How to Erase Unused Hard Drive Sectors

Erasing unused sectors will prevent deleted file recovery.
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Even when you delete a file and empty the Recycle Bin, files are still recoverable by using specialized recovery software. If you fear deleted files could resurface after deletion, thoroughly erasing unused sectors will overwrite the deleted files to prevent their recovery. Microsoft offers a small SDelete utility that enables you to overwrite unused sectors using the Command Prompt. However, make sure deleted files are emptied from the Recycle Bin, or the sectors in which the files reside will not be considered unused.

Download "SDelete" from Microsoft (see link in Resources). The executable is provided in a ZIP-compressed file, so you'll need to extract the file.

Press "Win-E" to open File Explorer, double-click the "" file to open it and drag-and-drop the "SDelete.exe" file into the "C:/Windows/System32/" folder. Alternatively, select the "SDelete.exe" file, press "Ctrl-C," navigate to the "C:/Windows/System32/" folder and press "Ctrl-V" to copy it. If you get a security warning, click "Continue."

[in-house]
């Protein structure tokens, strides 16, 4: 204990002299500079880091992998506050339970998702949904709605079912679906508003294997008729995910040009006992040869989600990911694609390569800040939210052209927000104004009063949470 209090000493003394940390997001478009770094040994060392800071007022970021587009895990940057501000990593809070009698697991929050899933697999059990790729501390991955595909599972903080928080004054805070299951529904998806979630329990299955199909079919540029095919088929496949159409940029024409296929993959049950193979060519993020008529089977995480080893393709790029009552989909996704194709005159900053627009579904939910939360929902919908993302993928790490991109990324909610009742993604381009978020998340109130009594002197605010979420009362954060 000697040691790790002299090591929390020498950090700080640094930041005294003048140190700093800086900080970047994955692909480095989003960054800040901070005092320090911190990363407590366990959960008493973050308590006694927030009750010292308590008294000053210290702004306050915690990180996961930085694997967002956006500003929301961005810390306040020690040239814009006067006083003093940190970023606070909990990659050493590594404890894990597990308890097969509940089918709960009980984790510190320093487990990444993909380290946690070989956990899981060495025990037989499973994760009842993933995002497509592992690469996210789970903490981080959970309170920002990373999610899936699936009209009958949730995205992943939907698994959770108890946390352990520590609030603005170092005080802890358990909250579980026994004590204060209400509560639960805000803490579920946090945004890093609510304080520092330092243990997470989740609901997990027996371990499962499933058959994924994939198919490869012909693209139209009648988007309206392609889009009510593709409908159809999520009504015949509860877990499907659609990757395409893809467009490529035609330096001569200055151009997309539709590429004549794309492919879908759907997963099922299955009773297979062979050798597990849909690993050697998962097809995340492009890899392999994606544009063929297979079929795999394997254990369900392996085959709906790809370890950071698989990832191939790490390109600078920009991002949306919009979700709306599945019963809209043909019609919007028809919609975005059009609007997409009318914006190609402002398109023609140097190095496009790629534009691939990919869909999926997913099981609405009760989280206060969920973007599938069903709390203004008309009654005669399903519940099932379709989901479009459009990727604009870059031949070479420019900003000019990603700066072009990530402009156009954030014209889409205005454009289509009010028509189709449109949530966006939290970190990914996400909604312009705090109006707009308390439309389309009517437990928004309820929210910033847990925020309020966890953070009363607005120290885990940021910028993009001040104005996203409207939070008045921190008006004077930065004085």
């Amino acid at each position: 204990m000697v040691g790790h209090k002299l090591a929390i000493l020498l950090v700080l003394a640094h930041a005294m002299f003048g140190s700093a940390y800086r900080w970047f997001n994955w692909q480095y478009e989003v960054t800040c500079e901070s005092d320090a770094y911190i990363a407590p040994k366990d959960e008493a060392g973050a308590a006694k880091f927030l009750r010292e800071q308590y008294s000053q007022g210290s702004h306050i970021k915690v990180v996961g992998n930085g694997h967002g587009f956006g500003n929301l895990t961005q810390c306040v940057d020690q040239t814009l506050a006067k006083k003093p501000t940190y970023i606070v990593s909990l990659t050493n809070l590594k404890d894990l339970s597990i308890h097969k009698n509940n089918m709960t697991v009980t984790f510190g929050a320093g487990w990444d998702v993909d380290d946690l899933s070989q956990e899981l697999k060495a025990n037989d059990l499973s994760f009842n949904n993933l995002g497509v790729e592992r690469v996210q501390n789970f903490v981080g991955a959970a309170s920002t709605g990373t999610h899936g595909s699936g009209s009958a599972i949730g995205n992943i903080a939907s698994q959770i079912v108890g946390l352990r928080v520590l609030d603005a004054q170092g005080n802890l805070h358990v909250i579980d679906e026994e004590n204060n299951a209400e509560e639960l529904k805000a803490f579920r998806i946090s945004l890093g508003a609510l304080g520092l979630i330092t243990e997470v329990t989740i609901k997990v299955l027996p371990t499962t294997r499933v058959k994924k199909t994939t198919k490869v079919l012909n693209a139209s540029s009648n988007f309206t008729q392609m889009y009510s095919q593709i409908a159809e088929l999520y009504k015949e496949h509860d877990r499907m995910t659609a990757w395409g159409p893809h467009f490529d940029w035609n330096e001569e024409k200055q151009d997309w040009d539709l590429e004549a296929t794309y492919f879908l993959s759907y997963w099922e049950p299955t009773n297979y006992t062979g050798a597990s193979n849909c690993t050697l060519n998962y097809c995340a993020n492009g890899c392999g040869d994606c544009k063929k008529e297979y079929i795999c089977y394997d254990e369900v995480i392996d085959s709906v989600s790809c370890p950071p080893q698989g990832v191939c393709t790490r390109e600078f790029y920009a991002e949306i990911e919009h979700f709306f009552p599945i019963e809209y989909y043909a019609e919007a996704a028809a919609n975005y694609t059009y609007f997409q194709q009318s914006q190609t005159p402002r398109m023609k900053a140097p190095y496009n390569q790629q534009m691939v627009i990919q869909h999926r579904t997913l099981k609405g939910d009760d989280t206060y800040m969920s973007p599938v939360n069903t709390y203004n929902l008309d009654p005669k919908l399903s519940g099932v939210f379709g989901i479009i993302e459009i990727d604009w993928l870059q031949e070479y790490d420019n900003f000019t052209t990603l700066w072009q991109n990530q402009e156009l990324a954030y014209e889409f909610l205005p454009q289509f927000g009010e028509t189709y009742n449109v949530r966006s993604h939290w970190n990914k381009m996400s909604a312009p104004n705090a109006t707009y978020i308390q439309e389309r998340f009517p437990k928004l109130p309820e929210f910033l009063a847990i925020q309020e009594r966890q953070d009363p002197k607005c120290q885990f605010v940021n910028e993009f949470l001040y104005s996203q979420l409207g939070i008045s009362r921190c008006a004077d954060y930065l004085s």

Press "Win-X" to open the Windows 8.1 Utilities menu and select "Command Prompt."

Type "sdelete -z c:" and press "Enter" to write zeros to all unused sectors in the Windows "C" partition. Alternatively, type "sdelete -c c:" to similarly clean unused space, but using the "-z" command offers greater security by overwriting files with random data. To specify a different hard drive partition, replace "c:" with the drive letter of the partition, followed by a colon.

  • If you receive a pop-up window asking you to agree to the terms of the software, read the terms and click "Agree."
  • Right-click the "Recycle Bin" icon from the Windows 8.1 desktop and select "Empty Recycle Bin" to move all previously deleted files to unprotected sectors.
  • Depending on your settings, you may not see the file extensions for the SDelete files, but you can recognize the file from its folder icon and the SDelete.exe file from the executable icon, which looks like a window pane.

C. Taylor embarked on a professional writing career in 2009 and frequently writes about technology, science, business, finance, martial arts and the great outdoors. He writes for both online and offline publications, including the Journal of Asian Martial Arts, Samsung, Radio Shack, Motley Fool, Chron, Synonym and more. He received a Master of Science degree in wildlife biology from Clemson University and a Bachelor of Arts in biological sciences at College of Charleston. He also holds minors in statistics, physics and visual arts.